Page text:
Summary of Neo-Dada
The term Neo-Dada was applied to the works of artists such as Jasper Johns, Robert Rauschenberg, and Allan Kaprow who initiated a radical shift in the focus of modern art during the 1950s. Neo-Dada artists are known for their usage of mass media and found objects, as well as a penchant for performance. These artists rebelled against the emotionally charged paintings of the Abstract Expressionists that dominated the art world in the 1950s. By introducing mundane subject and emphasizing performance, the Neo-Dada artists ushered in the radical changes modern art underwent during the 1960s and paved the way for Pop art, Minimalism, and Conceptualism.
Key Ideas & Accomplishments
- Unlike the militant declarations of Dada artists, Neo-Dada artists provoked through covert strategies more suitable to the cold war climate. Neo-Dada simultaneously mocked and celebrated consumer culture, united opposing conventions of abstraction and realism, and disregarded boundaries between media through experimentation with assemblage, performance, and other hybrid fusions.
- Neo-Dada artists often encouraged viewers to look beyond traditional aesthetic standards and interpret meaning through a process of critical thinking generated by contradictions, absurd juxtapositions, coded narratives, and other mixed signals, rather than the internal emotions the action painters referenced in their abstract works.
- Neo-Dada artists adhered to Marcel Duchamp's premise that works of art are intermediaries in a process that the artist begins and the viewer completes. In the historical context, Neo-Dada revived this long dormant theoretical framework and provided the foundation for many of the contemporary art movements that followed.
- Encouraging the shift toward the viewer as part of the artwork, many Neo-Dada artists adhered to a notion that the viewer's interpretation of a work - not the artist's intent - determined its meaning. This was emphasized through the use of chance, found objects, and mass media, which helped eliminate the artist's predetermined significance and instead placed the focus on the viewer's reading of the piece.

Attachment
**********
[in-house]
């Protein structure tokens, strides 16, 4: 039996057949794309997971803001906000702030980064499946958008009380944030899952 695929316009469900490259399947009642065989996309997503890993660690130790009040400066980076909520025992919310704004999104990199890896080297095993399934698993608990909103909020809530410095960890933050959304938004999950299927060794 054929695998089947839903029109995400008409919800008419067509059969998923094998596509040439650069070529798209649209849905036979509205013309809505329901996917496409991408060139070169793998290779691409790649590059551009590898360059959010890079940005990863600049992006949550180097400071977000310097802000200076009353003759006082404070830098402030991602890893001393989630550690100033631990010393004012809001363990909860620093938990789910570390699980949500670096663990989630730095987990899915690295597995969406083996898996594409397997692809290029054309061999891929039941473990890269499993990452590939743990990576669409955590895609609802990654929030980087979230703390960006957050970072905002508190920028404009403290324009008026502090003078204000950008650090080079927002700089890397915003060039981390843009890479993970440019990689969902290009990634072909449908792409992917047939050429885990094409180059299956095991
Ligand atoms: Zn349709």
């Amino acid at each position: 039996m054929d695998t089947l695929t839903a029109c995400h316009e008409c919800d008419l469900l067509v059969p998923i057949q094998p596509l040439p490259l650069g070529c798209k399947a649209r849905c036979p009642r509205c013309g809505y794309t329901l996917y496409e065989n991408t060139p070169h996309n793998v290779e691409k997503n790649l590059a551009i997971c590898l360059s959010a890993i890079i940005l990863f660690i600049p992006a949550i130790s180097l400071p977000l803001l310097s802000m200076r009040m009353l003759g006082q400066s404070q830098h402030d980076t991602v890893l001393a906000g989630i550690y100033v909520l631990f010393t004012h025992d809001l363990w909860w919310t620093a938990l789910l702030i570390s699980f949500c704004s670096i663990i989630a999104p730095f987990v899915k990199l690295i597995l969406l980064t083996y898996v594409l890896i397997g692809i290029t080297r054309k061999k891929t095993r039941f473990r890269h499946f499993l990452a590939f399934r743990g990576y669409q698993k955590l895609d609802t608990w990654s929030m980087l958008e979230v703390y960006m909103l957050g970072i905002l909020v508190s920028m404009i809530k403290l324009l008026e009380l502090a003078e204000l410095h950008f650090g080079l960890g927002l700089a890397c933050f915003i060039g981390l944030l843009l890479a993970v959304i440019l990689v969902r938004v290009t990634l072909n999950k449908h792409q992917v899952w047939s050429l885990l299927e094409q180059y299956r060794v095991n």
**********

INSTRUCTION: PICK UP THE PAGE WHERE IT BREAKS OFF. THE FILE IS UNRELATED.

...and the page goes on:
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Progression of Art
Theater Piece No. 1
Cage's Theater Piece No. 1, also known as simply "The Event," was a seminal performance for the evolution of Neo-Dada, paving the way for the movement's signature collaborations and multimedia basis. Conceived by Cage, the piece involved several simultaneous, unscripted performance components including a poetry reading, music, dance, photographic slide projections, film, and four panels of Robert Rauschenberg's White Paintings (1951) suspended from the ceiling in the shape of a cross. While Cage set certain guidelines for which medium each performer used, he let each individual artist determine the specifics of their role within the performance, emphasizing the function of chance in determining the course of the event. The aspects were all integral to the development of the Neo-Dada aesthetic as well as later performance art, and were encapsulated within this one work in which many of the key artists within the Neo-Dada movement played integral roles.
Multimedia performance event - Performed at Black Mountain College
Johns' use of newspaper and other media dipped in encaustic made each mark distinct and visually linked his work with the Abstract Expressionists, despite the very different processes that were involved. Rather than creating an abstract work like the action painters before him, Johns relied upon the images and signs common to American culture. He shifted the focus from the artist's mark to the interplay of emblems, language, and the media through his use of found objects embedded within the hardened wax "brushstrokes" that constitute the larger image of the American flag.